I'm always shocked how someone can enjoy years worth of content and commentary from a person, then one single comment can have them pushed off the pedestal and put in the sin-bin. I have felt this come through me too. I very nearly impulsively unfollowed someone who I really respect and love their work because I seriously disagreed with a few comments they made about this situation, but I decided to get curious, take a breath and stay open to their opinion because it is formed by information I don't have and a perspective that is different to mine, and I've learned quite a few things from them on this subject, even if I still seriously disagree with some of their comments.
What if we could take a few breaths, feel the discomfort of not agreeing with someone, and allow ourselves to get curious about WHY they formed that opinion rather than condemning them based off perhaps a few sentences or even a few words?
Everyone's opinions and beliefs are based off the information they have been exposed to and their life experiences- what if you could broaden your perspective by listening?
Everyone will be called to deal with this shocking world event in different ways. Some will feel the call to action and they have the capacity and space to take a stand. They will feel strongly pulled to a perspective and a voice, and speak from that place. Others will go into deep freeze and collapse, unable to know what to say or do. That is a natural and normal stress response, and nothing to shame. Others will feel more neutral and not want to be involved, knowing that wars and conflicts are happening all over the world all the time and that certain ones get more attention than others, so why get involved anyway?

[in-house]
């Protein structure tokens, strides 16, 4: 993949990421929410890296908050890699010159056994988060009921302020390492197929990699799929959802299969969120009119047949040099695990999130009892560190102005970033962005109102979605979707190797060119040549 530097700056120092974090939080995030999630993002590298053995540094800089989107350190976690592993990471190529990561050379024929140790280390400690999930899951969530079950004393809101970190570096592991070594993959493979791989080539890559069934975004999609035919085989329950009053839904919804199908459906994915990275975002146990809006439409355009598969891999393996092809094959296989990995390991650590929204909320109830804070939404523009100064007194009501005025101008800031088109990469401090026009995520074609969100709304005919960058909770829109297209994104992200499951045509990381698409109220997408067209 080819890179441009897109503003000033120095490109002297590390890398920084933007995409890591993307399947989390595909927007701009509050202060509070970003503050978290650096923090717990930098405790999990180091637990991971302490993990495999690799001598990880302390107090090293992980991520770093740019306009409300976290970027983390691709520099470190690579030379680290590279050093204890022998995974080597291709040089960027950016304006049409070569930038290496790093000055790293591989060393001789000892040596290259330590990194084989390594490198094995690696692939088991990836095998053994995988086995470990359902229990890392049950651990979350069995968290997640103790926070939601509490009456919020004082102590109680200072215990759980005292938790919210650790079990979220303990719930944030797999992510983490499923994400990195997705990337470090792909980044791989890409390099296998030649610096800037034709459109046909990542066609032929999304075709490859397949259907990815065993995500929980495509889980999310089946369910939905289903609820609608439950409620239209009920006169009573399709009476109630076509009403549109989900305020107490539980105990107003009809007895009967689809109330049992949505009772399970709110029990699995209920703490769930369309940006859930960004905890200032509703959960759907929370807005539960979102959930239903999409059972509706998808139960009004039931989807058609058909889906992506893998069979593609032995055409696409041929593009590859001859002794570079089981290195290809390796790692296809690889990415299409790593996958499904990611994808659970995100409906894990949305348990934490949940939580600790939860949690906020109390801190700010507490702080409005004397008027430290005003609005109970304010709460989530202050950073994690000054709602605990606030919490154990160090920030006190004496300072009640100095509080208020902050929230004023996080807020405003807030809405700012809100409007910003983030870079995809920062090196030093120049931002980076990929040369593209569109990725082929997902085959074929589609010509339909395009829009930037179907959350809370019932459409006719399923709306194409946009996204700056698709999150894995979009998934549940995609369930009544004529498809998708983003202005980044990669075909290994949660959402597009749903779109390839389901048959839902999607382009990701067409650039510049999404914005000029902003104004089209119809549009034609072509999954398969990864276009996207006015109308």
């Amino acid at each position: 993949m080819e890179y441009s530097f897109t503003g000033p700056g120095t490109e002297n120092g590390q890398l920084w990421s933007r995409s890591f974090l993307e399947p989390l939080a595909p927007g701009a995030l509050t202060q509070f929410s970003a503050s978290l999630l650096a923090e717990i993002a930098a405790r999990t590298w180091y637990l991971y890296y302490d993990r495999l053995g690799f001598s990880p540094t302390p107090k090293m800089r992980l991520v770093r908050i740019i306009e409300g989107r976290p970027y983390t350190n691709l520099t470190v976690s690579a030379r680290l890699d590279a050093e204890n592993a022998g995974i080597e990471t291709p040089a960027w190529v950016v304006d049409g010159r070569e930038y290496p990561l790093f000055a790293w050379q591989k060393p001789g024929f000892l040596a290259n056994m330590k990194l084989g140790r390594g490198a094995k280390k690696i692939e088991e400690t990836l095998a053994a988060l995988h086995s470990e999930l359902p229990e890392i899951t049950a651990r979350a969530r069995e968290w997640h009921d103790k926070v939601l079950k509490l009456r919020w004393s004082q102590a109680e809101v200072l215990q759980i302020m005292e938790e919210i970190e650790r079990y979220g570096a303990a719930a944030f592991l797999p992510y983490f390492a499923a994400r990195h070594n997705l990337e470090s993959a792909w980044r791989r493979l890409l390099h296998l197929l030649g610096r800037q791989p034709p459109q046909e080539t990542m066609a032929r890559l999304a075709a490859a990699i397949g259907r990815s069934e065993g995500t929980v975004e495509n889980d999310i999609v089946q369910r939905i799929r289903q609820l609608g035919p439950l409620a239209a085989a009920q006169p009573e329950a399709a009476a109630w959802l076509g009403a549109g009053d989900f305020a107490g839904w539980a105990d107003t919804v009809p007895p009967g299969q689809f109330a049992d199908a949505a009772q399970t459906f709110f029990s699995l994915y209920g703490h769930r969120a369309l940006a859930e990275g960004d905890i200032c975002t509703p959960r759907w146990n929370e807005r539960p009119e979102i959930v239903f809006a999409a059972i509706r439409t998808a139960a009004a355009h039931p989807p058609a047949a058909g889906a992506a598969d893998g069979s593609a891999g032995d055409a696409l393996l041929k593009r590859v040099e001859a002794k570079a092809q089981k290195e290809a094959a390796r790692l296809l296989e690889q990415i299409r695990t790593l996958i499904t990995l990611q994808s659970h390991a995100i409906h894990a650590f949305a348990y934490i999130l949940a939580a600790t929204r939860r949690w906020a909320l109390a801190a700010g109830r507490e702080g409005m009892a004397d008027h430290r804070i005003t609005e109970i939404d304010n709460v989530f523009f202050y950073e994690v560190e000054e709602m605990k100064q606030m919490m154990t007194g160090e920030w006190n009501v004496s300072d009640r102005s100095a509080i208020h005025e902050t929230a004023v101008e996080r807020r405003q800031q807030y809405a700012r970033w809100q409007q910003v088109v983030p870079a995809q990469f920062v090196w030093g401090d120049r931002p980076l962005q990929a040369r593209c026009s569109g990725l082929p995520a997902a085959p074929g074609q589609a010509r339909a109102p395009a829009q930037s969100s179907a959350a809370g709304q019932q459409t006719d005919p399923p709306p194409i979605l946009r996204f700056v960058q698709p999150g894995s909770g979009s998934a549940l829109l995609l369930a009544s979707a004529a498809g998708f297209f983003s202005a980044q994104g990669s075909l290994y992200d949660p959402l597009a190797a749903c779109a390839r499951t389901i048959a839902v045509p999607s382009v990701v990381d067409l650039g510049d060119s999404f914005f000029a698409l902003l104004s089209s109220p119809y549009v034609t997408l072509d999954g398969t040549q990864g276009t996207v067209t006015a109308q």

Who is to say that the way YOU respond is how EVERYONE should respond?
Why do we feel entitled to forcing and coercing others to act in the way that we feel called to act? Shaming others for speaking or not speaking? Believing there is a right and wrong way to act in this. That is another form of war, and wouldn't that energy be better funnelled towards helping the Palestinians and Israelis who are suffering, rather than creating more pain and suffering through the world through interpersonal conflict, guilt and shame?
It's not easy when we are in a trauma-response to pull back and respond from compassion, but I find just taking 3 deep breaths, relaxing the body and opening the heart before typing and speaking can make a world of a difference.
Let's not let the wars of others also create more wars and unkindness throughout the rest of the world.
So many of us are being deeply affected by the conflict going on right now, it runs deep in our nervous systems, hits our intergenerational trauma woundings and challenges our views on the world.
I know that as someone who works with nourishing the best parts out our humanity, seeing the worst of it on full show has been incredibly hard.
And the pain is worsened by witnessing the way we all treat each other over this.
The violence we perpetuate emotionally and energetically with each other in response.
If we really believe in love and peace....
Can we embody it here and now?